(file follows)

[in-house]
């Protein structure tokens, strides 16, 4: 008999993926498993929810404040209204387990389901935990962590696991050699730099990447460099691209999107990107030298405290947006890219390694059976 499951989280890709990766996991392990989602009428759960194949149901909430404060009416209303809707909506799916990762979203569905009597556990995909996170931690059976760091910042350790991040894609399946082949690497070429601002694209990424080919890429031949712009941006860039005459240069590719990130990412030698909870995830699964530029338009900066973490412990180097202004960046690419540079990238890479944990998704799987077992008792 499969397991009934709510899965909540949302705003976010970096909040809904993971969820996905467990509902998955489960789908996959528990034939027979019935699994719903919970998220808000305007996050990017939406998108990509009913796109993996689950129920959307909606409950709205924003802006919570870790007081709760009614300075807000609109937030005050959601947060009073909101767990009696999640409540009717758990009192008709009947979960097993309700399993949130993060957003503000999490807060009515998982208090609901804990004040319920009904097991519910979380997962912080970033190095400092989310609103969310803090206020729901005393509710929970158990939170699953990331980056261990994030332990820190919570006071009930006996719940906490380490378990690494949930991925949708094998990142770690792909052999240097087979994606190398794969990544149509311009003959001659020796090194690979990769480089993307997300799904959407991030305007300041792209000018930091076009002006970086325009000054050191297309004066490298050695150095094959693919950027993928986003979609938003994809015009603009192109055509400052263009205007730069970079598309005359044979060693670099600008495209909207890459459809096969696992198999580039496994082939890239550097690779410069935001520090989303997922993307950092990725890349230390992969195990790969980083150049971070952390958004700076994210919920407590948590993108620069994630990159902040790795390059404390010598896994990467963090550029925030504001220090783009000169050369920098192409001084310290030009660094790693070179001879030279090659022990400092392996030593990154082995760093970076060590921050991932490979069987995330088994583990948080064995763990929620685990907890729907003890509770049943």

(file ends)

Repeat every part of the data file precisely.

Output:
[in-house]
């Protein structure tokens, strides 16, 4: 008999993926498993929810404040209204387990389901935990962590696991050699730099990447460099691209999107990107030298405290947006890219390694059976 499951989280890709990766996991392990989602009428759960194949149901909430404060009416209303809707909506799916990762979203569905009597556990995909996170931690059976760091910042350790991040894609399946082949690497070429601002694209990424080919890429031949712009941006860039005459240069590719990130990412030698909870995830699964530029338009900066973490412990180097202004960046690419540079990238890479944990998704799987077992008792 499969397991009934709510899965909540949302705003976010970096909040809904993971969820996905467990509902998955489960789908996959528990034939027979019935699994719903919970998220808000305007996050990017939406998108990509009913796109993996689950129920959307909606409950709205924003802006919570870790007081709760009614300075807000609109937030005050959601947060009073909101767990009696999640409540009717758990009192008709009947979960097993309700399993949130993060957003503000999490807060009515998982208090609901804990004040319920009904097991519910979380997962912080970033190095400092989310609103969310803090206020729901005393509710929970158990939170699953990331980056261990994030332990820190919570006071009930006996719940906490380490378990690494949930991925949708094998990142770690792909052999240097087979994606190398794969990544149509311009003959001659020796090194690979990769480089993307997300799904959407991030305007300041792209000018930091076009002006970086325009000054050191297309004066490298050695150095094959693919950027993928986003979609938003994809015009603009192109055509400052263009205007730069970079598309005359044979060693670099600008495209909207890459459809096969696992198999580039496994082939890239550097690779410069935001520090989303997922993307950092990725890349230390992969195990790969980083150049971070952390958004700076994210919920407590948590993108620069994630990159902040790795390059404390010598896994990467963090550029925030504001220090783009000169050369920098192409001084310290030009660094790693070179001879030279090659022990400092392996030593990154082995760093970076060590921050991932490979069987995330088994583990948080064995763990929620685990907890729907003890509770049943």